With numerous different entities and millions of people affected, cancer continues to be one of the most prevalent diseases around the world. Scientists are working to find new treatment possibilities, and have been concentrating on the body’s own immune system for some time.
“Because cancer emerges from the body’s own cells, it is usually difficult for the immune system to distinguish good cells from bad ones,” explains Prof. Dr. Elfriede Nößner, head of the Tissue Control of Immunocytes Research Group at the Helmholtz Zentrum München. “But there are ways to support the immune system in recognizing and combating cancer cells.”
Focus on T-cell therapy
One approach is the so-called adoptive T-cell therapy, which involves removing immune cells from the body and genetically arming them. The cells are given new structures on the surface that accurately lead them to the cancer cells.
One limitation in this form of therapy is that the binding between the immune cell and the cancer cell is often somewhat weak. “Although this binding can be artificially strengthened, doing so also increases the risk of unwanted binding to healthy structures in the body,” explains study leader Nößner. She and her team were therefore searching for a different way to improve the defense provided by the immune cells.
Attack instead of sleep mode
In the current work, the researchers present a new surface molecule which comprises two halves. On the outside, it preferentially binds to the PD-L1 molecule, which tumor cells often form in order to thwart the attacking immune cells. On the inside of the T-cells, however, this binding does not activate a sleep mode (which the natural protein would do), and instead activates the T-cell’s killer program, making it especially aggressive. Experimental models showed that T-cells armed in this way proliferate more strongly in the tumors and destroyed more tumor cells.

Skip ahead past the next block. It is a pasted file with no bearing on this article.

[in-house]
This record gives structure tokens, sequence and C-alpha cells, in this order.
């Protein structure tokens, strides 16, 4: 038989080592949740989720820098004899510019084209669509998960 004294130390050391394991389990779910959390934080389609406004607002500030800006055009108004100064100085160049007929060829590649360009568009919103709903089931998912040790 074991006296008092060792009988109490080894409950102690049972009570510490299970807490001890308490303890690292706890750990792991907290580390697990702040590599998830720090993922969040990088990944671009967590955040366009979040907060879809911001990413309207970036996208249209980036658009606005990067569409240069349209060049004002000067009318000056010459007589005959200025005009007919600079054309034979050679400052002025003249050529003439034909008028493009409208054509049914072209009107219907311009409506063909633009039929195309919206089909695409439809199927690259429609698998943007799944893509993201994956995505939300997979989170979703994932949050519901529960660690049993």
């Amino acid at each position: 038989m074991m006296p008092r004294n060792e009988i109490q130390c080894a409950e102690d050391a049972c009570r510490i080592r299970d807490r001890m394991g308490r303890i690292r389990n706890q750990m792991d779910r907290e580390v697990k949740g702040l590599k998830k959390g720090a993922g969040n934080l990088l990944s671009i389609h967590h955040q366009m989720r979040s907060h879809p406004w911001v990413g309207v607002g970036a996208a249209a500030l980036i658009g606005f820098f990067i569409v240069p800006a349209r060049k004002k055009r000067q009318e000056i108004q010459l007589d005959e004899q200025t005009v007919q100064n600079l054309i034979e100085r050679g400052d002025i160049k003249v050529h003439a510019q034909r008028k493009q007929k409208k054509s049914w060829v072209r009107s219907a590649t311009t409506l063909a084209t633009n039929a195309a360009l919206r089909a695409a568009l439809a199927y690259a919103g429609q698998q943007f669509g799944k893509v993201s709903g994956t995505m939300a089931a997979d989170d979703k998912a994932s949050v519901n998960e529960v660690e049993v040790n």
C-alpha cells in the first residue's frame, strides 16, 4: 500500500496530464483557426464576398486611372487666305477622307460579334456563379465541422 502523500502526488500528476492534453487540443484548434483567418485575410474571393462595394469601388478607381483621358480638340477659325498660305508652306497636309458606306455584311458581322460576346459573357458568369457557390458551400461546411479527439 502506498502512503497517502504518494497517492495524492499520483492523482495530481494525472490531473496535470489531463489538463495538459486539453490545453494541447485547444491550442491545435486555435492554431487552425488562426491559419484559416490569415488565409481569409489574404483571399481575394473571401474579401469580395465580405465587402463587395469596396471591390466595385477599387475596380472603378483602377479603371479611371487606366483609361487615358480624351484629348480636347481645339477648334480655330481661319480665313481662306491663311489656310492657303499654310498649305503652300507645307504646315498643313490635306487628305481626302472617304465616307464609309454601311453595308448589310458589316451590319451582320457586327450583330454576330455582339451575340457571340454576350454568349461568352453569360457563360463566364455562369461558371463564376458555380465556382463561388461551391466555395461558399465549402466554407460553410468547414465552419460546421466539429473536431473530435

The next step will be to confirm the findings in clinical studies. “If that step succeeds, the approach would enlarge the arsenal of T-cells suitable for adoptive T-cell therapy,” Elfriede Nößner states. “This could not only make the treatment more effective but would allow it to be used in more patients in the framework of personalized medicine.”
The work was the result of close cooperation with the team headed by Dr. Matthias Leisegang from the Institute of Immunology at the Charité Berlin Buch Campus and Prof. Dr. Dolores J. Schendel, CEO and CSO at Medigene AG. The authors Ramona Schlenker, Luis Felipe Olguin Contreras, Anja Disovic and Julia Schnappinger attend the Helmholtz Graduate School Environmental Health, or HELENA for short.
Schlenker, R. et al. (2017): Chimeric PD-1:28 receptor upgrades low-avidity T cells and restores effector function of tumor-infiltrating lymphocytes for adoptive cell therapy. Cancer Research, DOI: 10.1158/0008-5472.CAN-16-1922
The Helmholtz Zentrum München, the German Research Center for Environmental Health, pursues the goal of developing personalized medical approaches for the prevention and therapy of major common diseases such as diabetes and lung diseases. To achieve this, it investigates the interaction of genetics, environmental factors and lifestyle. The Helmholtz Zentrum München is headquartered in Neuherberg in the north of Munich and has about 2,300 staff members. It is a member of the Helmholtz Association, a community of 18 scientific-technical and medical-biological research centers with a total of about 37,000 staff members.
Contact for the media:
Department of Communication, Helmholtz Zentrum München – German Research Center for Environmental Health, Ingolstädter Landstr. 1, 85764 Neuherberg – Tel. +49 89 3187 2238 – Fax: +49 89 3187 3324 – E-mail:
Prof. Dr. Elfriede Nößner, Helmholtz Zentrum München – German Research Center for Environmental Health, Immunoanalytics – Research Group Tissue Control of Immunocytes & Core Facility, Marchioninistr. 25, 81377 München – Tel. +49 89 3187 1303 – E-mail: